Disturbingly, Azerbaijan’s present invasion of Nagorno-Karabakh is perceived by most Armenian Christians as the continuation of that historic Islamist jihad against Armenia’s Christians. More than half the enclave’s population has either fled or are hiding in cellars and basements, praying for their lives and the lives of their children.
People of faith in China are under enormous pressure under the leadership of President Xi Jinping. Xi has initiated a campaign to “Sinicize” religion to make it more compatible with the teachings of the Chinese Communist Party (CCP). Churches must join government-approved church associations or face harassment, intimidation, and the possibility of getting shut down by the government.
Since the Chinese government cannot eradicate Christianity altogether, it is attempting to reshape it according to the values of the Communist Party. The Chinese government is now attempting to re-write a version of the Bible which promotes socialist values. Those believers that refuse to go to state-sanctioned churches and choose house churches free of government interference are burdened with the fear of what punishment may come their way. As we saw with the imprisonment of well-known Pastor Wang Yi, the Chinese government is willing to impose harsh punishments on prominent people of faith who speak up for religious freedom.
Pakistani Christians are plagued by a society and legal system that discriminates against them. Christians and others are often accused of violating blasphemy laws by neighbors looking to settle an unrelated argument. Those convicted can spend years in prison, or even end up on death row.
Predators take advantage of Pakistan’s discrimination in the judicial system to prey upon young girls from religious minority communities because they know they will not be held accountable by authorities. The Movement for Solidarity and Peace, a Pakistani human rights organization, estimates that at least 1,000 Hindu and Christian women and girls are kidnapped and forced to marry Muslim men and convert to Islam every year. The latest such case is unfolding in Pakistani courts this month.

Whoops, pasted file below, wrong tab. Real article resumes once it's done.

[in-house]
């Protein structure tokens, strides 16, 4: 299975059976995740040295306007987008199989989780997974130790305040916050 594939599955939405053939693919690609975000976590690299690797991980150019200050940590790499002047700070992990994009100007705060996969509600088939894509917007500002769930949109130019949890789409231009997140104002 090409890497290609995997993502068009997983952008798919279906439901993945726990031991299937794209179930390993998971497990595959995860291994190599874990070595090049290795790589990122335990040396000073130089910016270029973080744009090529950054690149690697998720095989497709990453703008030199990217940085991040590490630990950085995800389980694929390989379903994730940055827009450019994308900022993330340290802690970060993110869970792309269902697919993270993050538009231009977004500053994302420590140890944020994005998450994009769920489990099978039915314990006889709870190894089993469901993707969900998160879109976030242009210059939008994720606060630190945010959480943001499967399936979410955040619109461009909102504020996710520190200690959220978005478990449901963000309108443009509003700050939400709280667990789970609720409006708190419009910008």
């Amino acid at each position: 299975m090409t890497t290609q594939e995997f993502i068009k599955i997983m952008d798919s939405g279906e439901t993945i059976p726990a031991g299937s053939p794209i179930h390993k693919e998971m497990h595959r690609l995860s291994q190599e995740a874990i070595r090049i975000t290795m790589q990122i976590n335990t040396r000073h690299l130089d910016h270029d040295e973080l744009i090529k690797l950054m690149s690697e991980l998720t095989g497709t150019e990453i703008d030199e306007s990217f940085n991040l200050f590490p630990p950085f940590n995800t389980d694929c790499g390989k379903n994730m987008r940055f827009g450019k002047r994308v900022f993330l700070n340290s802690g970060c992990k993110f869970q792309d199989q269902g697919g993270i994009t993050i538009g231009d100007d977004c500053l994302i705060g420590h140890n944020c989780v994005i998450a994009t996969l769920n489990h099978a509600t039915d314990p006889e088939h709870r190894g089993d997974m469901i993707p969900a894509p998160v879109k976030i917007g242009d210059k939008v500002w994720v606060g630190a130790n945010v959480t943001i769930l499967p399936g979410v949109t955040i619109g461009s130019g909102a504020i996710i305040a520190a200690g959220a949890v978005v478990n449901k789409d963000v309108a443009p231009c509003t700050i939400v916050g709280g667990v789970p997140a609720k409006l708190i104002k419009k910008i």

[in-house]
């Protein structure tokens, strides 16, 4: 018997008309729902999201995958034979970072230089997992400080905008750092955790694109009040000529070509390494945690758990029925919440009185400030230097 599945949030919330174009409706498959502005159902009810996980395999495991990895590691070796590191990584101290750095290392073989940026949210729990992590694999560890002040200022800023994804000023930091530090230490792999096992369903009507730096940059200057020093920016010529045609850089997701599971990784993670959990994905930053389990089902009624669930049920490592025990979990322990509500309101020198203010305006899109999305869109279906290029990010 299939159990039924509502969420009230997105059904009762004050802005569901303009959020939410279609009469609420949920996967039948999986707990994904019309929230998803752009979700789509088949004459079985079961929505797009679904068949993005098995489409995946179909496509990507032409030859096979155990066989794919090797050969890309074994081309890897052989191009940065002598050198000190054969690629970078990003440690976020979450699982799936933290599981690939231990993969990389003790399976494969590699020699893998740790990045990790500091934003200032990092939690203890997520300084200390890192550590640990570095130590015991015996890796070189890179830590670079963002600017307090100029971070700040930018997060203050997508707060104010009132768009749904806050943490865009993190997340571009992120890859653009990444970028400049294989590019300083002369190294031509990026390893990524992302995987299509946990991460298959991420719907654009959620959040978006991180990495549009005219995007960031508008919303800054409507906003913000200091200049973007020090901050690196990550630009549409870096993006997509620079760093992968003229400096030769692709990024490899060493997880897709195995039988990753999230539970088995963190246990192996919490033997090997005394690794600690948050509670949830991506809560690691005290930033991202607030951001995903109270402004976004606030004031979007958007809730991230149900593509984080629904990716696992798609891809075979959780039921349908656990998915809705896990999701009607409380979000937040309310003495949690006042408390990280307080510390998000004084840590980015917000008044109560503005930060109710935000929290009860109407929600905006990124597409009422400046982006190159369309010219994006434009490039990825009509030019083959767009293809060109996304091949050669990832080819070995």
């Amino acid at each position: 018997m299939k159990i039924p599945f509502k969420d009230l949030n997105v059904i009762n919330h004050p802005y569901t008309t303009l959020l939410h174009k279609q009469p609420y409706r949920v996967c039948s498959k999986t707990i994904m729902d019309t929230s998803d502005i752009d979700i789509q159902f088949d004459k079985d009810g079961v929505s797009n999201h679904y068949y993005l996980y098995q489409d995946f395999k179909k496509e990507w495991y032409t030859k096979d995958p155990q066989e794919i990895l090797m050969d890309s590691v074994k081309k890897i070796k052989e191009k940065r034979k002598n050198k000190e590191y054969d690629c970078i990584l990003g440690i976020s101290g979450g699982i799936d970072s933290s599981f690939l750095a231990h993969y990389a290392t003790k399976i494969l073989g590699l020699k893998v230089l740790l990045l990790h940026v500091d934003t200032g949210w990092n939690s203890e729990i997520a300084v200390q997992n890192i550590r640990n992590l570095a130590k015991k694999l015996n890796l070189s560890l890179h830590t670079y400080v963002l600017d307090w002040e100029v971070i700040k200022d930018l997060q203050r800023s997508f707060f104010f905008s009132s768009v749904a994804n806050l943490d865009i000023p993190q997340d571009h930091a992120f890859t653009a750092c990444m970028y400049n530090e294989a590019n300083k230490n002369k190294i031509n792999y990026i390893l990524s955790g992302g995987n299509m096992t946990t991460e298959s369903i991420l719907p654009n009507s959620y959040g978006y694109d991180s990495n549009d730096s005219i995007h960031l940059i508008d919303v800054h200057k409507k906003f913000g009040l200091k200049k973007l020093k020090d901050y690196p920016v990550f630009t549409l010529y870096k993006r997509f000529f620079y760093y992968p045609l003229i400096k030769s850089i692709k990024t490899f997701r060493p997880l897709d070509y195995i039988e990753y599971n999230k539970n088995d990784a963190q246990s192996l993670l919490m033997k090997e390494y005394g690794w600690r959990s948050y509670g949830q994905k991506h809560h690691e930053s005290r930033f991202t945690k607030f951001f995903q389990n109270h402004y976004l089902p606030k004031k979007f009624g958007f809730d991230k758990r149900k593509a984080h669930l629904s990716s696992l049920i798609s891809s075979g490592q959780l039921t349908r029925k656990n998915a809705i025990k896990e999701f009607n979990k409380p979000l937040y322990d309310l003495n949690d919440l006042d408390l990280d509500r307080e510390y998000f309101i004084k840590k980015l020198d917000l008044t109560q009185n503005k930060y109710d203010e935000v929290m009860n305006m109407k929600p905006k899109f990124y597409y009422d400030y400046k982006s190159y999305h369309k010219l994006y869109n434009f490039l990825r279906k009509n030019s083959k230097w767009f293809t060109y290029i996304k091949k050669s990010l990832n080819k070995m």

Notorious for its outrageous cruelties, the Islamic Republic of Iran remains one of the world’s worst persecutors of religious minorities. The U.S. Commission on International Religious Freedom (USCIRF) recommended in its 2020 report that the United States should “Redesignate Iran as a ‘country of particular concern,’ or CPC, for engaging in systematic, ongoing, and egregious violations of religious freedom.”
At the same time, Open Doors’ 2020 World Watch List places Iran among the top 10 persecutors of Christians in the world. The Islamic Republic sometimes arrests Christians from traditional and “legal” churches. But it unleashes most of its vitriol on Christian converts from Islam, whom it views as apostates, and often designates them as “Christian Zionists.” Yet despite the dangers, many of Iran’s mostly young converts continue to be zealous and outspoken.
The annual International Day of Prayer for the Persecuted Church is an important reminder to pray for our brothers and sisters in Christ around the world. May it start a habit of praying for the persecuted every day.